Sharing a rich history with the rest of the province of Pampanga, Mexico is becoming one of the favourite local destinations for its remaining Hispanic-era edifices and equally astonishing San Nicolas biscuits exquisitely made by Kapampangan culinary guru, Lillian Lising Borromeo.
Hundreds of tourists, both domestic and foreign, troop to Mexico to taste the creamy San Nicolas cookies moulded from an 18thcentury-old wooden mould inherited by Borromeo from her ancestors, the illustrious families of Hizons and Lorenzos.
Aside from her famous cookies, Borromeo is frequently visited by food critics and enthusiasts for her traditional Kapampangan cuisine such as kare-kare, hito with burung asan (catfish with fermented rice), pindang damulag (cured carabao meat), pastel de lengua, tibok-tibok (coconut pudding) and brazo de mercedes.
Mexico is also known for the San Jose Matulid chapel, which is believed to be the oldest Catholic chapel (commonly called as visitas by the locals) in Pampanga. Based on the accounts of Augustinian friars, the visitas of Masansan and Matulid were established along with the town of Nuevo Mexico (now Mexico) in April 24, 1581. Although there is no direct record of the exact date of construction of the San Jose Matulid chapel, the locals claim that it is older than the Sta. Monica Parish Church, which was built by Fr. Jose dela Cruz in 1665. The San Jose Matulid chapel is still being used today while only the Belltower of the original Sta. Monica Parish Church (located in Barangay Parian) remains standing to date.
Near the 17th century Belltower of Mexico, one can also find the St. Benedict’s Institution de Mexico, an Augustinian convent that was constructed in time with the Sta. Monica Parish Church in 1665. Although Augustinian records such as the Estado of 1612 indicates that Mexico has one convent and two priests during that time.
Meanwhile, Mexico has a different face that likewise attracts tourists from all over. One of the largest, if not the most beautiful recreational park in the region, is located at Km. 71 in the village of Lagundi, Mexico – that is, the Lakeshore Park. The Lakeshore has a 12-hectare man-made lake spread on a view of the majestic Mt. Arayat. It has a lighthouse, a restaurant and various facilities for other recreational activities such as fishing, boating, picnics, jetski, water-peddling and more.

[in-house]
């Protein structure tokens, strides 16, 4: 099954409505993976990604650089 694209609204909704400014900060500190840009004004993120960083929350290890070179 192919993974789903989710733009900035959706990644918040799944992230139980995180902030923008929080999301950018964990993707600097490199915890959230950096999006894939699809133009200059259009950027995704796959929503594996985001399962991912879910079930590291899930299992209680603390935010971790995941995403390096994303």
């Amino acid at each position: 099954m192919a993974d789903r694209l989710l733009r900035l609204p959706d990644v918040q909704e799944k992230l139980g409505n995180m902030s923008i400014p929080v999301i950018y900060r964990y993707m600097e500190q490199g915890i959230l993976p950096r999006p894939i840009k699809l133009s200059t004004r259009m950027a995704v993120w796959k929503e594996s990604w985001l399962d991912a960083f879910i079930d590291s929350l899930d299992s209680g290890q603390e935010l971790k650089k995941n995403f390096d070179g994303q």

Mexico has a tropical climate similar to the whole Central Luzon while it has a number of food stops and shopping stores located at SM City Pampanga, as well as at the downtown market in Barangay Parian. The town is very accessible from Metro Manila. It is only a 45 minute-drive from Balintawak. The town could also be a very good stop to the famous Candaba swamps. Mexico is only 40 minutes away from Candaba.
The town, with its flat terrain, can be accessed via a two-wheel or four-wheel vehicle. It has an impressive road network with various points of entries from the Gapan-San Fernando-Olongapo Road in the City of San Fernnado, Mexico NLEX Exit, San Jose Malino road (north of San Fernando), Quezon Road from Sta. Ana town, and the Magalang-Mexico-Arayat Road from Arayat.
(Sources: Angels in Stone, Augustinian Churches in the Philippines by Pedro G. Galende, O.S.A., municipal records from the Office of the Mayor, Sta. Monica Fiestang Balen Souvenir Program 2006, interviews from Lillian L. Borromeo and the Lakeshore management.)